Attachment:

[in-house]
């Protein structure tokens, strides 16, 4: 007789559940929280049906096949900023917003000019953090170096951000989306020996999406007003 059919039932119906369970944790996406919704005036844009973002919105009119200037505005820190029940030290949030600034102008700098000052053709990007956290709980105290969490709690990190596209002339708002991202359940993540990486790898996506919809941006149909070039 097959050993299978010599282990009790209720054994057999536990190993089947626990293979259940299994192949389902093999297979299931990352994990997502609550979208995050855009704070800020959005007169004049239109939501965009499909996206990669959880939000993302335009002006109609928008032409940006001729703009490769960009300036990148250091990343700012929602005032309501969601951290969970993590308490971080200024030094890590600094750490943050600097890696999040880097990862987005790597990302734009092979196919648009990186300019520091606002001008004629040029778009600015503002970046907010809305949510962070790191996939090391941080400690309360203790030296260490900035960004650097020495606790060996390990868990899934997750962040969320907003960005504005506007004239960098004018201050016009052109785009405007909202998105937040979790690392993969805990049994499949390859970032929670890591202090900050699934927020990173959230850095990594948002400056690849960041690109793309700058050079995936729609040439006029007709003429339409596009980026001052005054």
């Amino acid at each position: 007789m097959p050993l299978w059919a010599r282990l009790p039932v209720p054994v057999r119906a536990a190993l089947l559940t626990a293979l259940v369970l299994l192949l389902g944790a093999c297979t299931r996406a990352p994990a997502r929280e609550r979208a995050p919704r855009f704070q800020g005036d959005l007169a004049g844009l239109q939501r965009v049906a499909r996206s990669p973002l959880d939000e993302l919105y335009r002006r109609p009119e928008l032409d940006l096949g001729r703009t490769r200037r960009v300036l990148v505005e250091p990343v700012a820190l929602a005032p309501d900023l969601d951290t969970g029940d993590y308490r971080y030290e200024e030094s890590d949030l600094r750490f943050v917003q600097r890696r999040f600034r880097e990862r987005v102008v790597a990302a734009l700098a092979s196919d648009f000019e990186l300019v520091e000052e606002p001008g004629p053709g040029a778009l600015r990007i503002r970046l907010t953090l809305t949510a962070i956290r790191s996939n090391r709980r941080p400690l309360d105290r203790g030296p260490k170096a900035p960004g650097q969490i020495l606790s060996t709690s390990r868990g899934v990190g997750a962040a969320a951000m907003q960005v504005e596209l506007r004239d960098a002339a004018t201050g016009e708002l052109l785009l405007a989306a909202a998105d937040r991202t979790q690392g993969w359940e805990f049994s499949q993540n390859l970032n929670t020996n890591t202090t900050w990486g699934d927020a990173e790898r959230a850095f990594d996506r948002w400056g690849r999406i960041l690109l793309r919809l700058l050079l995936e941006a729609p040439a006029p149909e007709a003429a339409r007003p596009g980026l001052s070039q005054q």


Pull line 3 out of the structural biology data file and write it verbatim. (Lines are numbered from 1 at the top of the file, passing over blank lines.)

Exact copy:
């Amino acid at each position: 007789m097959p050993l299978w059919a010599r282990l009790p039932v209720p054994v057999r119906a536990a190993l089947l559940t626990a293979l259940v369970l299994l192949l389902g944790a093999c297979t299931r996406a990352p994990a997502r929280e609550r979208a995050p919704r855009f704070q800020g005036d959005l007169a004049g844009l239109q939501r965009v049906a499909r996206s990669p973002l959880d939000e993302l919105y335009r002006r109609p009119e928008l032409d940006l096949g001729r703009t490769r200037r960009v300036l990148v505005e250091p990343v700012a820190l929602a005032p309501d900023l969601d951290t969970g029940d993590y308490r971080y030290e200024e030094s890590d949030l600094r750490f943050v917003q600097r890696r999040f600034r880097e990862r987005v102008v790597a990302a734009l700098a092979s196919d648009f000019e990186l300019v520091e000052e606002p001008g004629p053709g040029a778009l600015r990007i503002r970046l907010t953090l809305t949510a962070i956290r790191s996939n090391r709980r941080p400690l309360d105290r203790g030296p260490k170096a900035p960004g650097q969490i020495l606790s060996t709690s390990r868990g899934v990190g997750a962040a969320a951000m907003q960005v504005e596209l506007r004239d960098a002339a004018t201050g016009e708002l052109l785009l405007a989306a909202a998105d937040r991202t979790q690392g993969w359940e805990f049994s499949q993540n390859l970032n929670t020996n890591t202090t900050w990486g699934d927020a990173e790898r959230a850095f990594d996506r948002w400056g690849r999406i960041l690109l793309r919809l700058l050079l995936e941006a729609p040439a006029p149909e007709a003429a339409r007003p596009g980026l001052s070039q005054q």